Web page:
Law School Grads Share Applications Dos And Don’ts
Law school application deadlines are rapidly approaching. And there are many ways to tackle the law school application to put the best version of yourself in front of the admissions committees. Do you take the LSAT multiple times to wow committees with high scores? Do you emphasize your personal and professional statements—drafting copy after copy and having your connections edit for you? Do you track down your most impressive recommendations? Or did you do all of these?
In a recent U.S. News article, four recent law school graduates reflected on their application experience and gave their opinions on what they’d do over.
For Candace Carter, who graduated from Belmont University, the decision on where to apply was easy as she wanted to be in her home state of Tennessee. She suggests applying to smaller schools that often have fewer students and more tuition dollars to dish out. Also, Carter believes a unique personal statement helped her stand out for those scholarships. “It was the recipe for a sweet potato pie,” she told the U.S. News when describing her personal statement. “The different pieces of the recipe I related to a different part of my life that pushed me to go to law school.”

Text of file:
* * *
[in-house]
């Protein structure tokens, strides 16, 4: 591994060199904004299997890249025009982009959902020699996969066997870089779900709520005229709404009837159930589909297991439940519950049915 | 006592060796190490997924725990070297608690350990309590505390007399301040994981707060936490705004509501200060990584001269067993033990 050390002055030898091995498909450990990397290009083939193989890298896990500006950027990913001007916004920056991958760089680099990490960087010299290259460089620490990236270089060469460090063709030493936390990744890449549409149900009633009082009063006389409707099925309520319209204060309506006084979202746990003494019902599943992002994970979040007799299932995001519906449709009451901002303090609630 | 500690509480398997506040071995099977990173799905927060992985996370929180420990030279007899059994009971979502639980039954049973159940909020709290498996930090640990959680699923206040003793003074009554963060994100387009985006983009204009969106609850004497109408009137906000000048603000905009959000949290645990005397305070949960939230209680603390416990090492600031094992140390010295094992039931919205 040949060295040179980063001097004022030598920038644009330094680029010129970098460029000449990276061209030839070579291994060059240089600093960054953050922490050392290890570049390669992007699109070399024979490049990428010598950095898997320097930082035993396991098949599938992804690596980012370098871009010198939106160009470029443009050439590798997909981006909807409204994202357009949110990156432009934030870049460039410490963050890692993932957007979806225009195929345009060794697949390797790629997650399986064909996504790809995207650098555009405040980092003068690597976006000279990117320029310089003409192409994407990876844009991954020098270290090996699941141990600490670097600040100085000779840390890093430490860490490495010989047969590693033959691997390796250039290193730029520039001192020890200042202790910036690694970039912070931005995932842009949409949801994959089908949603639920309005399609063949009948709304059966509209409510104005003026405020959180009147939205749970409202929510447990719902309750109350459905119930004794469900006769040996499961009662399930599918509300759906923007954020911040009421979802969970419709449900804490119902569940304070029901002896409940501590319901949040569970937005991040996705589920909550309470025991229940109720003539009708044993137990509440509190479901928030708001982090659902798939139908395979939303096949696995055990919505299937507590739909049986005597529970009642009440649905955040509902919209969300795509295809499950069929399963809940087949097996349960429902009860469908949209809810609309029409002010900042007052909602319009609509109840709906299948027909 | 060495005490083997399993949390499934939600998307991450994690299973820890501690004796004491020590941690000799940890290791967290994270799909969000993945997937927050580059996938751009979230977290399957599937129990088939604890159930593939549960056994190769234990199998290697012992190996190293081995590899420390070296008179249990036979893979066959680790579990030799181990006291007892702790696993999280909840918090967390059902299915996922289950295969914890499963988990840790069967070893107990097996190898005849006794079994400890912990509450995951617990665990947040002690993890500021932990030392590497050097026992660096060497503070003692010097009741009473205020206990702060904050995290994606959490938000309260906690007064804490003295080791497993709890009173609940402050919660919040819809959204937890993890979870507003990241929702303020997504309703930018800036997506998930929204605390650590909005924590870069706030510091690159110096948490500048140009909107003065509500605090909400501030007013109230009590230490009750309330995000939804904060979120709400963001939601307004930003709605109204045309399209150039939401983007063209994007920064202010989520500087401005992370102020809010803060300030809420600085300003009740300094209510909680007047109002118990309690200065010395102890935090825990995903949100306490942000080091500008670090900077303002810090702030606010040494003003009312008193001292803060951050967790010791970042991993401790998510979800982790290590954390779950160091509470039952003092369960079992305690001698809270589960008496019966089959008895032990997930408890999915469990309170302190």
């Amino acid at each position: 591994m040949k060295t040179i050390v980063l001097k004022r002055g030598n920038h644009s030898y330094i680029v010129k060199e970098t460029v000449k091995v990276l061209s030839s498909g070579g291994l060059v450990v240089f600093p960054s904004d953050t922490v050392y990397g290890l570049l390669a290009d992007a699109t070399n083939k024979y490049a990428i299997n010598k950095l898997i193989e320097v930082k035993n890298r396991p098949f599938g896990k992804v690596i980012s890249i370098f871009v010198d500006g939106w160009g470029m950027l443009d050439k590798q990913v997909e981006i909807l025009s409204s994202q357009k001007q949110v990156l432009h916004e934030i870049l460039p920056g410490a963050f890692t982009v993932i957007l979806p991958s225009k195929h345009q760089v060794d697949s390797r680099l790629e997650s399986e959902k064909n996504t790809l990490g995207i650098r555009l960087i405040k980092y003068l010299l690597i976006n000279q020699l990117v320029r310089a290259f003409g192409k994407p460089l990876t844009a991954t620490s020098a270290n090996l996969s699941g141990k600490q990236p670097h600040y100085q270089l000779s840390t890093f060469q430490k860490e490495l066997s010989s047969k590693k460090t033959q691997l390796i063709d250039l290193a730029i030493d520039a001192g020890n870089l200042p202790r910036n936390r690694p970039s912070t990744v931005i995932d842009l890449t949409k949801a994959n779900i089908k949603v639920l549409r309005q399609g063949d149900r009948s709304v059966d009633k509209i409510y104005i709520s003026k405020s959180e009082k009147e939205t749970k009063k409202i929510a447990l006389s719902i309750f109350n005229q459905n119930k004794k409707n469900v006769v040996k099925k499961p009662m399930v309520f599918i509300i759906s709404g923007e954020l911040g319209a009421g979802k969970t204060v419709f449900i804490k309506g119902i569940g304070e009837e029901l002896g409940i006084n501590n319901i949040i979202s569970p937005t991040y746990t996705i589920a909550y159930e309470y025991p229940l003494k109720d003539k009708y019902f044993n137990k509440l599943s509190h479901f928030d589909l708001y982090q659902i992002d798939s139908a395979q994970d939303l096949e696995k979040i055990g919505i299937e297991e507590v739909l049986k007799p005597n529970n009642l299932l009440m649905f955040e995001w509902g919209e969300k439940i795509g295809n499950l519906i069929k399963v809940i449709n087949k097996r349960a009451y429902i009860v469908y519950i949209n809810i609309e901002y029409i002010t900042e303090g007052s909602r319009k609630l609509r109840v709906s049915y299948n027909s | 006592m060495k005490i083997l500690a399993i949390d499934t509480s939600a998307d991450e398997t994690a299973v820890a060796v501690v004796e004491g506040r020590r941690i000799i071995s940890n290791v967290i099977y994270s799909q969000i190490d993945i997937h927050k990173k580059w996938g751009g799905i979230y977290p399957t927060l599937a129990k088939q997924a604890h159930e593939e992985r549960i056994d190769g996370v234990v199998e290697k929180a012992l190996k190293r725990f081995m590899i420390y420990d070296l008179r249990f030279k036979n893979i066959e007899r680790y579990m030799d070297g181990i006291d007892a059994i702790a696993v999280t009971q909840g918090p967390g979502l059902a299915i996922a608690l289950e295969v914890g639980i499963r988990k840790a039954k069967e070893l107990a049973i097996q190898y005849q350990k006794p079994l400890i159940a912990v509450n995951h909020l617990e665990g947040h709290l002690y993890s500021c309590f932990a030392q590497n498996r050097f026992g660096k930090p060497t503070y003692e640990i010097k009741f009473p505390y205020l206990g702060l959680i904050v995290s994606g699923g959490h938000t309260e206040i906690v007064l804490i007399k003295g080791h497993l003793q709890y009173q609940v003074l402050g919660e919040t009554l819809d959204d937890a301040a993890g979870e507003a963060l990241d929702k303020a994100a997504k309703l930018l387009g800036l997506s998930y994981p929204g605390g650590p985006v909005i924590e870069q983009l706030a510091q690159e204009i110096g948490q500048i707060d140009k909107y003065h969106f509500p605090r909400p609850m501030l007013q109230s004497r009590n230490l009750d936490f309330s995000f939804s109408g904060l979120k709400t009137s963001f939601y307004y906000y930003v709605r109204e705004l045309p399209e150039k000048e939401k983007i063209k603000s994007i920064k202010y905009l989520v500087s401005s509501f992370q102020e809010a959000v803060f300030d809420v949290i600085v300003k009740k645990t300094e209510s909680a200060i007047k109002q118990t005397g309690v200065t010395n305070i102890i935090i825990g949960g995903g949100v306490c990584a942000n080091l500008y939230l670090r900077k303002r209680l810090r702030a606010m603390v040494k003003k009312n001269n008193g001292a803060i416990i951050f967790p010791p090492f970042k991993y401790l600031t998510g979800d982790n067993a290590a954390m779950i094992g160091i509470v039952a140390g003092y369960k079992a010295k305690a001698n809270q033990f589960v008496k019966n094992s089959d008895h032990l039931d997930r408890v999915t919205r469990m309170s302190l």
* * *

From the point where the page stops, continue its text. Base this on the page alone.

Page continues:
Alex Civetta of Harvard Law School suggests scoring as high as possible on the LSAT—even if it takes a dozen or more practice tests—and taking advantage of the personal statement. “Think of each question a school asks you as another opportunity to show them a part of you that they wouldn’t see otherwise,” he observes. “Give them a sense of you as a person because it’s kind of your only chance to do so.”
Landon Dais of Hofstra University was patient and applied to Hofstra twice, hoping to get as much of his tuition bill covered by the school as possible. The second time around, he was awarded a partial scholarship. However, he also applied for and was awarded a fellowship at the law school to cover the rest of his tuition. He suggests a unique approach to the personal statement. Instead of the traditional written essay, he put together a Prezi presentation that included video of him doing community service in Harlem, New York. Dais says it takes that type of aggression to get money from the school. “If you’re asking someone for money, you want to go above and beyond,” he argues.
Finally, Makda Fessahaye of Marquette University warns readers not waste time and take care of applications sooner rather than later. “The timing in which you apply to law schools, especially during that time, can affect your admission to the law schools, and even scholarship money,” she said. “If you apply later, they’ve probably already admitted because a lot of these schools are rolling admissions.”
Source: U.S. News
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